Prime Minister Scott Morrison said he was “stepping up” his drought response to meet the increasing needs of regional communities as the drought worsened.
“This is money into the pockets of all those farmers and graziers who know they have a future but are currently struggling to keep their operations running as the crippling effects of this drought continue to bite,” he said.
“There is no silver bullet to this drought. Each time we introduce further help we listen, we learn and we adjust our response because we know each community has different needs and priorities that need the resources and co-operation of every level of government.”
The South Australian desalination plant is expected to produce 40 gigalitres of water by June 30, with the remainder in the following 12 months. The federal government will pay for the operation of the plant at an estimated cost of $88.4 million.
If South Australia decides in April the plant cannot produce the remaining 60 gigalitres, the government will consider as a contingency taking water out of the Snowy Hydro scheme to offer farmers.
South Australian Premier Steven Marshall said it was a time of national urgency and his state would stand with farmers when they needed it most.
“South Australia survived some of the most extreme effects of the Millennium Drought and fully understands the terrible impacts that drought has on farmers, families, regional communities and the nation,” Mr Marshall said. “We are prepared to provide support but we will not jeopardise our own water security or do anything that increases costs to South Australians.”
The measures are part of a bush stimulus package unveiled on Thursday, which also included $1 billion in concessional loans for small businesses and $300 million for community infrastructure projects. Drought-stricken farmers will also be given access to concessional loans with a two-year interest-free period to help restructure crippling debt as the government increases support for families to manage and recover from years of low rainfall by improving their current loan settings.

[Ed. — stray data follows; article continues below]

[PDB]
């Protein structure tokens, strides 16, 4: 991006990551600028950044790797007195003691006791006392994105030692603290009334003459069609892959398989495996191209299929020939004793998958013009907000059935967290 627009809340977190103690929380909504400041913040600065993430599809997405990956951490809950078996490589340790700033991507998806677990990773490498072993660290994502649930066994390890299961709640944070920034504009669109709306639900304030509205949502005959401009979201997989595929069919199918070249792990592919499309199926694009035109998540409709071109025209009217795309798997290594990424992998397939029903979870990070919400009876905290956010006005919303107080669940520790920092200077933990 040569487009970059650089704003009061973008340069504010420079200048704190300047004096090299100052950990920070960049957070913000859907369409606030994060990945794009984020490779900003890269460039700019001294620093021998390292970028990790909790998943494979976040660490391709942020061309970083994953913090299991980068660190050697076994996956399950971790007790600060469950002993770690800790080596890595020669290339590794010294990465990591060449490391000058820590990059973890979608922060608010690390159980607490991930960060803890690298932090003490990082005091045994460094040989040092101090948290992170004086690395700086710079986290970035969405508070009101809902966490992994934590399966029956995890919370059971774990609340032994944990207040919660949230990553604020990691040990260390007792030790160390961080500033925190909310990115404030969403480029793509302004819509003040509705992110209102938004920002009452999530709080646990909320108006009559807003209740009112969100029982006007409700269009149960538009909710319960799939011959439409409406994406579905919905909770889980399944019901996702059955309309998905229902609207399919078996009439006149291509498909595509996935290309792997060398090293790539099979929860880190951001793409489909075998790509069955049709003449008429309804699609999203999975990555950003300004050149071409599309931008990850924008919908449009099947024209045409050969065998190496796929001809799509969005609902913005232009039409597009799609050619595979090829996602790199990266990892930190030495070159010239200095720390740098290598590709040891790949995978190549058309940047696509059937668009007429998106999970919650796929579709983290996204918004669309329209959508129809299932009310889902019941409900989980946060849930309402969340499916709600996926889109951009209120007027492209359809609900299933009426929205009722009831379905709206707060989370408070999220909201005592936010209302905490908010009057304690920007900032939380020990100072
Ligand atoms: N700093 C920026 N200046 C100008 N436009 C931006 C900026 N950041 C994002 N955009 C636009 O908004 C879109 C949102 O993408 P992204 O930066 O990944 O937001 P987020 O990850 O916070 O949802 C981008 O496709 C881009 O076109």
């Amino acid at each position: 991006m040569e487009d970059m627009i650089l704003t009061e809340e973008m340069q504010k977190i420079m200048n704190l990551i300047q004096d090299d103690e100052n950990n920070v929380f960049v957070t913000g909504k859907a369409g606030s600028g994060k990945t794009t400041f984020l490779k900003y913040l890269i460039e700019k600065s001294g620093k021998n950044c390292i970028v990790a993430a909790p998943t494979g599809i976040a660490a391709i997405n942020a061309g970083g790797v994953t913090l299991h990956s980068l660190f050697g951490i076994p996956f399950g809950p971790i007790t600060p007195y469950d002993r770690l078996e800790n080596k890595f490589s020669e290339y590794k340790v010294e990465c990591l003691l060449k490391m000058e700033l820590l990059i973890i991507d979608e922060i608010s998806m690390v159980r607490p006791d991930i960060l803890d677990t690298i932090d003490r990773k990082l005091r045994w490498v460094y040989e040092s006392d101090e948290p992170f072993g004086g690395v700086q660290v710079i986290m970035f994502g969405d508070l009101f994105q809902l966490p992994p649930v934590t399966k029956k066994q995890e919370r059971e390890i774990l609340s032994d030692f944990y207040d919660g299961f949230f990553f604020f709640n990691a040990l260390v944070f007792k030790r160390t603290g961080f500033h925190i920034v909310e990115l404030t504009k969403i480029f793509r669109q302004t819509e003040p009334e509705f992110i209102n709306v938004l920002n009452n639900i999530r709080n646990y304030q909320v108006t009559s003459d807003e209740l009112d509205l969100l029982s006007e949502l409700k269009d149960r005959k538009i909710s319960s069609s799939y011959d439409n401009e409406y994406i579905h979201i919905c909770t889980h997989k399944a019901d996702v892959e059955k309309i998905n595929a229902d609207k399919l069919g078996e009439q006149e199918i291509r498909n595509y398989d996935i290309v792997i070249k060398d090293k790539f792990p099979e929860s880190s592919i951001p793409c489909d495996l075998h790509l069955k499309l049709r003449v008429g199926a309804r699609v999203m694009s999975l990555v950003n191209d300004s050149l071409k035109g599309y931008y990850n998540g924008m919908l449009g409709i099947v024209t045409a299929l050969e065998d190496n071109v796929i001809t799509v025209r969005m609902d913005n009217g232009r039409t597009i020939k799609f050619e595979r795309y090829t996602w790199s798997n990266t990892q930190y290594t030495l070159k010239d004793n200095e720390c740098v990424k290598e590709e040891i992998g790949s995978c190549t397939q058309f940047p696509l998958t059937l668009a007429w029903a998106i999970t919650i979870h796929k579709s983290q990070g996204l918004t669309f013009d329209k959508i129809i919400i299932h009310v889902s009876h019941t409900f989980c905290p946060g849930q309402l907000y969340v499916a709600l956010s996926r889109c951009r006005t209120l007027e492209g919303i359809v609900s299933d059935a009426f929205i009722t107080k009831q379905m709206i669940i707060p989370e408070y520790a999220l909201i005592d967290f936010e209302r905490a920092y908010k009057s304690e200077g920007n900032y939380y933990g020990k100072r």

Federal Drought Minister David Littleproud defended the extension of the loan scheme, saying it would not give debt-stricken farmers false hope.
“There’s a viability test – simply you have to be able to prove in a normal year, when it rains and under normal circumstances, you can repay that debt under your business model,” he said. “We’re not going to put people in debt who can’t afford it.”
There is no silver bullet to this drought.
Prime Minister Scott Morrison
Labor has taken aim at the government over the eligibility criteria for regional councils, with opposition regional development spokeswoman Catherine King saying it had offered to work with the government in a bipartisan manner to support farmers and rural communities.
“The lack of transparency, lack of oversight and lack of detail in today’s announcement is disappointing for all Australians, but particularly those in regional Australia,” Ms King said.
Rob Harris is the National Affairs Editor for The Sydney Morning Herald and The Age, based at Parliament House in Canberra